To ensure security, we need to have an economic incentive as well as make it difficult for the attacker to just flood the network with game clients that finish a game and validate their own version of the new block. The economic incentive is the easy part - just award a set amount of cryptocurrency to the players that win their games, and allow only winners to create/validate blocks.
To protect against a 51% attack, I propose two things:
- Have all game clients purchase a licence from the game developer. This way we also incentivize game developers and they get compensated for their work.
- Scale the validating power of players depending on their in-game ranking.
This way a potential attacker would not only need to purchase a ton of game licences, but also make sure that they can all reach relatively high ranking in order for their validation power to be sufficient for a 51% attack.
Since the game itself would be a dapp, it needs to run on a blockchain network. I think the better approach would be to have the game run on a separate blockchain, for example on EOS (as it would be feeless).
Since all moves in a single game would be recorded on the blockchain, we will have a provable list of winners waiting to create/validate the next block. As soon as a sufficient number of winners are available as well as a sufficient number of waiting transactions, we get a new block created/validated, and we reward a set amount of cryptocurrency to all the winners.
We cannot rely on a single game for this to be consistent and trustworthy. I believe the better approach would be to have a number of games that can all be played to mine coins, with these games being approved if they meet certain criteria. For example, we could have voting from all the token holders on whether or not to allow a new game to be accepted in the network. Ideally, we will have tens or even hundreds of different games being played that cater to different kinds of players.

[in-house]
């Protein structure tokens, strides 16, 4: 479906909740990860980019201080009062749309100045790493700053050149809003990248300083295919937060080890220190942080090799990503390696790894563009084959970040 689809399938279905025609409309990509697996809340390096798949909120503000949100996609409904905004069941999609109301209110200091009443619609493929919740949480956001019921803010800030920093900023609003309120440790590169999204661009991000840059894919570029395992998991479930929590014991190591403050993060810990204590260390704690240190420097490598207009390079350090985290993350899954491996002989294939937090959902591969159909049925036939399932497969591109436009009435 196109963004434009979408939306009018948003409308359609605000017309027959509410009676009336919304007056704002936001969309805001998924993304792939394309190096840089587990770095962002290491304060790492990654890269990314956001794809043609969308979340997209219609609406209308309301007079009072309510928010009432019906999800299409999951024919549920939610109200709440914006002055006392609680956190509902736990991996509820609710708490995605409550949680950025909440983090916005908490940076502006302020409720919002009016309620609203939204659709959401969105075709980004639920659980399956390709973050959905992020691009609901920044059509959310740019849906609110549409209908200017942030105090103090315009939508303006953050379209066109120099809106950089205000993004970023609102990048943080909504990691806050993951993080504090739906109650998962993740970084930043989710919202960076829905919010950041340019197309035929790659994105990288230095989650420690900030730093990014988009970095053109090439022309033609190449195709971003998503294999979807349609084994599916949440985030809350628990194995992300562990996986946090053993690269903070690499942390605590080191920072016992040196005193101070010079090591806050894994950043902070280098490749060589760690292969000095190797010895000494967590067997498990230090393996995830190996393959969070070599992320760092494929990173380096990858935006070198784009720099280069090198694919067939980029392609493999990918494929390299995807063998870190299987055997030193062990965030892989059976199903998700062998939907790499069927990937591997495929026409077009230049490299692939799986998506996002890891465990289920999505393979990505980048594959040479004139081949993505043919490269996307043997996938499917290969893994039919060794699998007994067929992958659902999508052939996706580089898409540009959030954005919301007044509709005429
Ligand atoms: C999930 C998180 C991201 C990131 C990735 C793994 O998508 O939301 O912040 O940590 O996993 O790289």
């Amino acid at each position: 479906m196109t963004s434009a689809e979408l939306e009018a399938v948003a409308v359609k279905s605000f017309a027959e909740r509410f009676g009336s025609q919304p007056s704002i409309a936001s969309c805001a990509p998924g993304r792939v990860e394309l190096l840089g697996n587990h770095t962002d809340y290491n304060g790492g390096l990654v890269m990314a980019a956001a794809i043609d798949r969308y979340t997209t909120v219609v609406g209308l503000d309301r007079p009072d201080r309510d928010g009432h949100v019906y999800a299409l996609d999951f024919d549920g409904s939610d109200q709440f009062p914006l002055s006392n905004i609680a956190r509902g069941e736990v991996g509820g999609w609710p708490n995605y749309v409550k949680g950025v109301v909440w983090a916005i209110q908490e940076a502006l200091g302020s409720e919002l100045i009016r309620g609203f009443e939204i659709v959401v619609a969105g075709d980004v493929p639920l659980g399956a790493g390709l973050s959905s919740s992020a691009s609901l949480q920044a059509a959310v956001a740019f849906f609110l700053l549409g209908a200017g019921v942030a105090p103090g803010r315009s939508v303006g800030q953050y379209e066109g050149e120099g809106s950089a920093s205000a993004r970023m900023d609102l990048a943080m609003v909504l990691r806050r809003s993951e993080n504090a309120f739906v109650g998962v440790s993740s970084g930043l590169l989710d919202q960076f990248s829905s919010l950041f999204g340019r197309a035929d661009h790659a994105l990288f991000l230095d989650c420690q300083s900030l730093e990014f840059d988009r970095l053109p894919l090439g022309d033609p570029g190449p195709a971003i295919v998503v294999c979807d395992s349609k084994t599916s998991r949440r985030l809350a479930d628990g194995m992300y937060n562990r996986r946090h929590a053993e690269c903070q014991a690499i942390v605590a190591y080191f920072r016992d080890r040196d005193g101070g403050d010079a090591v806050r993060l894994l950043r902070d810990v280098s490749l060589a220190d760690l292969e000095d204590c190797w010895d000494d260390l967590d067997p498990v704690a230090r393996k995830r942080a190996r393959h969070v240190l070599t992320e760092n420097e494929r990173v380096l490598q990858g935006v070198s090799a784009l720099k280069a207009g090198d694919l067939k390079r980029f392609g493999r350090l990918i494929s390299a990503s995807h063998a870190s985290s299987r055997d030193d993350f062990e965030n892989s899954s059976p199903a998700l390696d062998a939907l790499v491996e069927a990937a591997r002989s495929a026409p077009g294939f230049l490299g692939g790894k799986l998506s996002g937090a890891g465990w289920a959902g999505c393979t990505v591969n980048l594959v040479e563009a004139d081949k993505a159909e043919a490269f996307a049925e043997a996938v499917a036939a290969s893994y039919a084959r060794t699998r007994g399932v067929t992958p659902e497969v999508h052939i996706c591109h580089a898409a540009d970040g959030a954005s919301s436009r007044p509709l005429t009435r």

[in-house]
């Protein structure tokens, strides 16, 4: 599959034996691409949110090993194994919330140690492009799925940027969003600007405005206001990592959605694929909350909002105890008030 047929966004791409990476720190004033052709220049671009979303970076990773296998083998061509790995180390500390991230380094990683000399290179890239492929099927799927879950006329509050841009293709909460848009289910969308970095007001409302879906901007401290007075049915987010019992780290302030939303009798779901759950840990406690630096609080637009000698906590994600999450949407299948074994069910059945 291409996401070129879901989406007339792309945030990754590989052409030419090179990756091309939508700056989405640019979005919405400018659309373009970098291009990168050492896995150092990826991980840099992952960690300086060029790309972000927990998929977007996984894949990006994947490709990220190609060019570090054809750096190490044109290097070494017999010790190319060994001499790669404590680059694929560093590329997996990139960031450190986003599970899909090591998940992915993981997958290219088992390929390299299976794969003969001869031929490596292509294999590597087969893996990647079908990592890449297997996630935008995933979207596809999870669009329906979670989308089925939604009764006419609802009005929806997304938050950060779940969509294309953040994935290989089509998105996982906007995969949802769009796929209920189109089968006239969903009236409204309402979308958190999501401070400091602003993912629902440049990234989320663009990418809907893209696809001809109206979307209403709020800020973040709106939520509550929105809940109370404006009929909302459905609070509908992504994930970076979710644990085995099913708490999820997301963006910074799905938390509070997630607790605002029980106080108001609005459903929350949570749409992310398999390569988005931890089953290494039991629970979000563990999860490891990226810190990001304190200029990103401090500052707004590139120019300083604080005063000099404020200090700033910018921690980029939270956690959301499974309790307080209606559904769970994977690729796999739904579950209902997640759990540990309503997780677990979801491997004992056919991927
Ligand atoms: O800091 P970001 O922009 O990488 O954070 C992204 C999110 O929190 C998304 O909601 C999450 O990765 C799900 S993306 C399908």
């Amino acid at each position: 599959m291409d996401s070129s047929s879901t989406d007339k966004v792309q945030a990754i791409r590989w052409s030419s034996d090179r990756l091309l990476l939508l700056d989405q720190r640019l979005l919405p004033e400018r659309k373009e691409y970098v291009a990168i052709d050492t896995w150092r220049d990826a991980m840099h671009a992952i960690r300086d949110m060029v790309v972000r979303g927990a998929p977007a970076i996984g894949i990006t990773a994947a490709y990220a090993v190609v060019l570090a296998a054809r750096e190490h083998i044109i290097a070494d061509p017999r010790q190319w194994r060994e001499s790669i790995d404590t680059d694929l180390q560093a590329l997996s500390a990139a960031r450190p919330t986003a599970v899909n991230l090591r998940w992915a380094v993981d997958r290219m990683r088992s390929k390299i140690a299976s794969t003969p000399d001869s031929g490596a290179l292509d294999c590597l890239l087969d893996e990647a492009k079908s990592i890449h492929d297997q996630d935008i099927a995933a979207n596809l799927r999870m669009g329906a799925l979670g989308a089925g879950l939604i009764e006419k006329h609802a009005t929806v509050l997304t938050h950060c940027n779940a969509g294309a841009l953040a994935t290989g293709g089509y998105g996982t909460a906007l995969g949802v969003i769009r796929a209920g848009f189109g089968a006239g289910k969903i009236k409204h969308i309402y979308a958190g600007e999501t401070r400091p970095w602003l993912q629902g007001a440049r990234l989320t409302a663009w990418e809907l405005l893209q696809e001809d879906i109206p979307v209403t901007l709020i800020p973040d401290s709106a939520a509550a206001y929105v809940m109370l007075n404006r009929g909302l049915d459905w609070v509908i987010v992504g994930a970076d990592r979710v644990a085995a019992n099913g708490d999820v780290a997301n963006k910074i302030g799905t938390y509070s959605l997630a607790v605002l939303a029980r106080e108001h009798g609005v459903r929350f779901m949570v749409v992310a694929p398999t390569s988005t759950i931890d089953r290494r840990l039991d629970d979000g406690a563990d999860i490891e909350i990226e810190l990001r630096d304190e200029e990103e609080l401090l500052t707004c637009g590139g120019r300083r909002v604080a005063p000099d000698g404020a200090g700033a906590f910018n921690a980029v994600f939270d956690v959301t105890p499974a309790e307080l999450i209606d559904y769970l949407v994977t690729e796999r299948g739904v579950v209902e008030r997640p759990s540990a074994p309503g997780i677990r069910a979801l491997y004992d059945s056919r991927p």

I'm sure there would be many issues with this idea that I haven't thought about, but one thing that comes to mind would be the increased possibility of an attack during a time when less people play the game. Still, if the game (or games) is played globally, there should be sufficient number of users at all times. Another potential issue would be the approval of new games. If voters like a game that wants to be accepted for its gameplay then it might have inherent design patterns that allow attackers to have more validating power by automated play. Maybe voting is not the best approach here? I'm eager to hear your thoughts on this.
P.S. There's a lot more I could write, but I'll keep this post short (oops, fail) to see what everyone thinks. After all, if the whole idea is generally flawed due to something I'm missing, there's no point forcing you guys to read an even bigger wall-of-text.
P.P.S. I am very new to the Steem network and have next to no followers. It would be awesome if more influential Steemians resteem this post so it can reach a broader audience. Thanks guys, and I'm waiting for your comments.